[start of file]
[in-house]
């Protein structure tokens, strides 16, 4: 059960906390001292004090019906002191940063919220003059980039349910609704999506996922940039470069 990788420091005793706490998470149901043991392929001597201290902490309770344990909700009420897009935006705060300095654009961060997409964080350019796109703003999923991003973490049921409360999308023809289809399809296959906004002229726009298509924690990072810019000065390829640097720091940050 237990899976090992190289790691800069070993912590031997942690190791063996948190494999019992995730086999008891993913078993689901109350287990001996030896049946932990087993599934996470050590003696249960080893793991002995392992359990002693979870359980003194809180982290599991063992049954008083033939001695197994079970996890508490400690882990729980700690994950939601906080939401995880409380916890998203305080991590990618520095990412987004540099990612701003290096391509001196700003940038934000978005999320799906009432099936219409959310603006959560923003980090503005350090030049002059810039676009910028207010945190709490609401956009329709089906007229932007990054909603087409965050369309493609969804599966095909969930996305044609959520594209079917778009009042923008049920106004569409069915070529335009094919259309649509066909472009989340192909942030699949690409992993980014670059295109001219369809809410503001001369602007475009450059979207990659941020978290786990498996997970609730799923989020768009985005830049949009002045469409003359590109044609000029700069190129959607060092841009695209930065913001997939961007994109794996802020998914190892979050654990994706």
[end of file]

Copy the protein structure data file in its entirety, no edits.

[in-house]
């Protein structure tokens, strides 16, 4: 059960906390001292004090019906002191940063919220003059980039349910609704999506996922940039470069 990788420091005793706490998470149901043991392929001597201290902490309770344990909700009420897009935006705060300095654009961060997409964080350019796109703003999923991003973490049921409360999308023809289809399809296959906004002229726009298509924690990072810019000065390829640097720091940050 237990899976090992190289790691800069070993912590031997942690190791063996948190494999019992995730086999008891993913078993689901109350287990001996030896049946932990087993599934996470050590003696249960080893793991002995392992359990002693979870359980003194809180982290599991063992049954008083033939001695197994079970996890508490400690882990729980700690994950939601906080939401995880409380916890998203305080991590990618520095990412987004540099990612701003290096391509001196700003940038934000978005999320799906009432099936219409959310603006959560923003980090503005350090030049002059810039676009910028207010945190709490609401956009329709089906007229932007990054909603087409965050369309493609969804599966095909969930996305044609959520594209079917778009009042923008049920106004569409069915070529335009094919259309649509066909472009989340192909942030699949690409992993980014670059295109001219369809809410503001001369602007475009450059979207990659941020978290786990498996997970609730799923989020768009985005830049949009002045469409003359590109044609000029700069190129959607060092841009695209930065913001997939961007994109794996802020998914190892979050654990994706």